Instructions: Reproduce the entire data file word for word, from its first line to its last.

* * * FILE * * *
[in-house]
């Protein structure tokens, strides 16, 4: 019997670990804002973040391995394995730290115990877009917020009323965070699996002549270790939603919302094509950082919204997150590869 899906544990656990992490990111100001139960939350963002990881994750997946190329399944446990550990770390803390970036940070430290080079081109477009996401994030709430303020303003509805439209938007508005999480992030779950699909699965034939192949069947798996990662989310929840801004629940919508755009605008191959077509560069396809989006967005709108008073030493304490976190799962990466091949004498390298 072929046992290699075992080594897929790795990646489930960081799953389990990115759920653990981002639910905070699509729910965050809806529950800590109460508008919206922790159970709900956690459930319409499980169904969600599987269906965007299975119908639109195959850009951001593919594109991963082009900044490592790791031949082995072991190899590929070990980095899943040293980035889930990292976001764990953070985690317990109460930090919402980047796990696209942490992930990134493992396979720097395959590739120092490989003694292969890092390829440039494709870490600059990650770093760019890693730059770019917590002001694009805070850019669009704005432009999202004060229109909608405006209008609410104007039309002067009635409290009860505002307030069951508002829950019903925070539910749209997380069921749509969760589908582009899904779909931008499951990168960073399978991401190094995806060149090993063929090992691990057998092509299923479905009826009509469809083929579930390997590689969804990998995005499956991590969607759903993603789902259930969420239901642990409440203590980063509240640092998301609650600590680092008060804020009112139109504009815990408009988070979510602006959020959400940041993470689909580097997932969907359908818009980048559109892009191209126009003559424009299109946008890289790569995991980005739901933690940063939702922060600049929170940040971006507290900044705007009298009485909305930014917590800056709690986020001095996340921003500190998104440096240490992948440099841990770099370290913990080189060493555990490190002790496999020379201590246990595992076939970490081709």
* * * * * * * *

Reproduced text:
[in-house]
């Protein structure tokens, strides 16, 4: 019997670990804002973040391995394995730290115990877009917020009323965070699996002549270790939603919302094509950082919204997150590869 899906544990656990992490990111100001139960939350963002990881994750997946190329399944446990550990770390803390970036940070430290080079081109477009996401994030709430303020303003509805439209938007508005999480992030779950699909699965034939192949069947798996990662989310929840801004629940919508755009605008191959077509560069396809989006967005709108008073030493304490976190799962990466091949004498390298 072929046992290699075992080594897929790795990646489930960081799953389990990115759920653990981002639910905070699509729910965050809806529950800590109460508008919206922790159970709900956690459930319409499980169904969600599987269906965007299975119908639109195959850009951001593919594109991963082009900044490592790791031949082995072991190899590929070990980095899943040293980035889930990292976001764990953070985690317990109460930090919402980047796990696209942490992930990134493992396979720097395959590739120092490989003694292969890092390829440039494709870490600059990650770093760019890693730059770019917590002001694009805070850019669009704005432009999202004060229109909608405006209008609410104007039309002067009635409290009860505002307030069951508002829950019903925070539910749209997380069921749509969760589908582009899904779909931008499951990168960073399978991401190094995806060149090993063929090992691990057998092509299923479905009826009509469809083929579930390997590689969804990998995005499956991590969607759903993603789902259930969420239901642990409440203590980063509240640092998301609650600590680092008060804020009112139109504009815990408009988070979510602006959020959400940041993470689909580097997932969907359908818009980048559109892009191209126009003559424009299109946008890289790569995991980005739901933690940063939702922060600049929170940040971006507290900044705007009298009485909305930014917590800056709690986020001095996340921003500190998104440096240490992948440099841990770099370290913990080189060493555990490190002790496999020379201590246990595992076939970490081709």